Nevertheless, there is one alarming article by Frederik Joelving from Scientific American. He writes that physiologists aren’t so sure that dreams truly reduce our tension. “Although some continue to believe nightmares reduce psychological tension by letting the brain act out it’s fears, recent research suggests that nocturnal torments are more likely to increase anxiety in waking life” (Joelving). A survey was taken on 624 high school students concerning their lives and nightmares during the previous year. Assessing their stress levels, it was discovered that the children who testified being distressed about their dreams were more likely to suffer from general anxiety than those who experienced upsetting events like the divorce of their parents or the death of a loved one (Joelving). Then a scientist by the name of Tore Neilson, who took part in this experiment, surprisingly cemented previous declarations regarding the extensive variables which thwart conclusive findings towards the full purpose of dreams, for he said, “It is possible, however, that some-thing is going wrong in the brains of the individuals who experience a lot of anxiety, so that normal emotional processing during dreaming fails.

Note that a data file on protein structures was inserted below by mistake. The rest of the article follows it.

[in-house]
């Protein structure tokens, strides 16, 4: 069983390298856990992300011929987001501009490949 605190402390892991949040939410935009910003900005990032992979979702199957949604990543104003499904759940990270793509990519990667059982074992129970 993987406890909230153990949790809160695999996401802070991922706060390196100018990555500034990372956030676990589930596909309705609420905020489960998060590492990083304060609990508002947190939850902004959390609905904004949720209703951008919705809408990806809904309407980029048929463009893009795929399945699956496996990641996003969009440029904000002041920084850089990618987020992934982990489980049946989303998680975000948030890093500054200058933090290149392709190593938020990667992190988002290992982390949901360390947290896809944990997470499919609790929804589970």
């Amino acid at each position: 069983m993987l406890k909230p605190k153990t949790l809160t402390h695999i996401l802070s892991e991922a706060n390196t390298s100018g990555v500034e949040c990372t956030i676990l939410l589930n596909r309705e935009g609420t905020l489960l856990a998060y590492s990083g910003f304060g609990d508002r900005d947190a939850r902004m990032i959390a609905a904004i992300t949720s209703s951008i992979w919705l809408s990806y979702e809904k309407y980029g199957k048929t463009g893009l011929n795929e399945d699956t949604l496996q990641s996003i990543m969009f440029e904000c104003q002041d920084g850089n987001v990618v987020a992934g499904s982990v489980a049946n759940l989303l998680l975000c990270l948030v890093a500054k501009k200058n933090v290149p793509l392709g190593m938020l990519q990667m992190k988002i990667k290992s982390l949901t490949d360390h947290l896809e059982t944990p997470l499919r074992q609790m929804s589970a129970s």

” It is now clear that it is impossible, yet vital, that we fully understand the purpose of the scenes that flash before our eyes in the dead of night. We, as human beings, should not be left wondering if our dreams have a hidden message that is vital to our survival, when perhaps they are nothing more than an accidental biological affect that we would be better off without. Too long have we jumped at our shadows due to uncertainty. And too often have we slept during school, or failed a test, because of nightmares that we have had during the night that deprived us of our required sleep. We need to know if we would be better off facing the anxiety that follows nightmares, or the consequences that come from not dreaming at all.

It is our duty, as living creatures, to take care of our wellbeing. We must detangle the mysterious knot that is dreaming.